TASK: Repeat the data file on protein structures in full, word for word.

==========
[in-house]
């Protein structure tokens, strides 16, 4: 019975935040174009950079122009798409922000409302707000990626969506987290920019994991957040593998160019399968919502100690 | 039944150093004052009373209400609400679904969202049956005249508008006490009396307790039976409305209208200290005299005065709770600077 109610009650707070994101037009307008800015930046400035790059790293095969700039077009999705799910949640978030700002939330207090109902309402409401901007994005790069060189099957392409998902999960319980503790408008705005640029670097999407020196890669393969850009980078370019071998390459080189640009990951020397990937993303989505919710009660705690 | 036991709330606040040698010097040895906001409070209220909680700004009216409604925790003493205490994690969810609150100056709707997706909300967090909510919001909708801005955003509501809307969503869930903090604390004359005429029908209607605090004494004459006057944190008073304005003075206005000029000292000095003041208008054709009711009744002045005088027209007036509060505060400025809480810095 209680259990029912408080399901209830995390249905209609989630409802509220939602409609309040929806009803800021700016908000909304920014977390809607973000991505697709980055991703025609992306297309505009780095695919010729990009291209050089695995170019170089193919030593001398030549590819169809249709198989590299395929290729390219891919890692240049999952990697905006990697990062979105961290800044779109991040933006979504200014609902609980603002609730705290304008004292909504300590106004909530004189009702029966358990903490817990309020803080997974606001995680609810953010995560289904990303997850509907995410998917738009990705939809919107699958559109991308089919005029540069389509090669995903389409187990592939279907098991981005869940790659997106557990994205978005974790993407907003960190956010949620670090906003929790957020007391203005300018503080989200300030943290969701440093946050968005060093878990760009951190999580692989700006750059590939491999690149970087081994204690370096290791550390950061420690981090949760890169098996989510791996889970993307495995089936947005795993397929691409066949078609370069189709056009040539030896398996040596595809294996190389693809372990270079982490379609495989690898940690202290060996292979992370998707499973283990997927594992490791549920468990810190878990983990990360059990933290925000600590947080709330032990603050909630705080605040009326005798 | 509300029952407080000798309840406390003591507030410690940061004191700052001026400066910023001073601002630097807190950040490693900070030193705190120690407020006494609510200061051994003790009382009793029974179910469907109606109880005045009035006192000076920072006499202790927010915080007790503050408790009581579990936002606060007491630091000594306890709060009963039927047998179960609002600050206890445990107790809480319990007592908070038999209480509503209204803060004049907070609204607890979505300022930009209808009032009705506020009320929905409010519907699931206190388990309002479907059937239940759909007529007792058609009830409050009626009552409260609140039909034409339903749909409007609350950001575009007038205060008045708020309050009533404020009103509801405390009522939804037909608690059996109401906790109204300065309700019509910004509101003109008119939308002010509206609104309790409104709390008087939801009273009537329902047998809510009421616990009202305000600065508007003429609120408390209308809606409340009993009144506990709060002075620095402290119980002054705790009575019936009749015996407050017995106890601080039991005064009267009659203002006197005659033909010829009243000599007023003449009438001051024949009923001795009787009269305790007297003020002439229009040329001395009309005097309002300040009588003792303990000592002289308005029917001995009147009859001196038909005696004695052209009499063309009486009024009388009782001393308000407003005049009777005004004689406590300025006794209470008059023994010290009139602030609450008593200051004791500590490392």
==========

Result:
[in-house]
């Protein structure tokens, strides 16, 4: 019975935040174009950079122009798409922000409302707000990626969506987290920019994991957040593998160019399968919502100690 | 039944150093004052009373209400609400679904969202049956005249508008006490009396307790039976409305209208200290005299005065709770600077 109610009650707070994101037009307008800015930046400035790059790293095969700039077009999705799910949640978030700002939330207090109902309402409401901007994005790069060189099957392409998902999960319980503790408008705005640029670097999407020196890669393969850009980078370019071998390459080189640009990951020397990937993303989505919710009660705690 | 036991709330606040040698010097040895906001409070209220909680700004009216409604925790003493205490994690969810609150100056709707997706909300967090909510919001909708801005955003509501809307969503869930903090604390004359005429029908209607605090004494004459006057944190008073304005003075206005000029000292000095003041208008054709009711009744002045005088027209007036509060505060400025809480810095 209680259990029912408080399901209830995390249905209609989630409802509220939602409609309040929806009803800021700016908000909304920014977390809607973000991505697709980055991703025609992306297309505009780095695919010729990009291209050089695995170019170089193919030593001398030549590819169809249709198989590299395929290729390219891919890692240049999952990697905006990697990062979105961290800044779109991040933006979504200014609902609980603002609730705290304008004292909504300590106004909530004189009702029966358990903490817990309020803080997974606001995680609810953010995560289904990303997850509907995410998917738009990705939809919107699958559109991308089919005029540069389509090669995903389409187990592939279907098991981005869940790659997106557990994205978005974790993407907003960190956010949620670090906003929790957020007391203005300018503080989200300030943290969701440093946050968005060093878990760009951190999580692989700006750059590939491999690149970087081994204690370096290791550390950061420690981090949760890169098996989510791996889970993307495995089936947005795993397929691409066949078609370069189709056009040539030896398996040596595809294996190389693809372990270079982490379609495989690898940690202290060996292979992370998707499973283990997927594992490791549920468990810190878990983990990360059990933290925000600590947080709330032990603050909630705080605040009326005798 | 509300029952407080000798309840406390003591507030410690940061004191700052001026400066910023001073601002630097807190950040490693900070030193705190120690407020006494609510200061051994003790009382009793029974179910469907109606109880005045009035006192000076920072006499202790927010915080007790503050408790009581579990936002606060007491630091000594306890709060009963039927047998179960609002600050206890445990107790809480319990007592908070038999209480509503209204803060004049907070609204607890979505300022930009209808009032009705506020009320929905409010519907699931206190388990309002479907059937239940759909007529007792058609009830409050009626009552409260609140039909034409339903749909409007609350950001575009007038205060008045708020309050009533404020009103509801405390009522939804037909608690059996109401906790109204300065309700019509910004509101003109008119939308002010509206609104309790409104709390008087939801009273009537329902047998809510009421616990009202305000600065508007003429609120408390209308809606409340009993009144506990709060002075620095402290119980002054705790009575019936009749015996407050017995106890601080039991005064009267009659203002006197005659033909010829009243000599007023003449009438001051024949009923001795009787009269305790007297003020002439229009040329001395009309005097309002300040009588003792303990000592002289308005029917001995009147009859001196038909005696004695052209009499063309009486009024009388009782001393308000407003005049009777005004004689406590300025006794209470008059023994010290009139602030609450008593200051004791500590490392």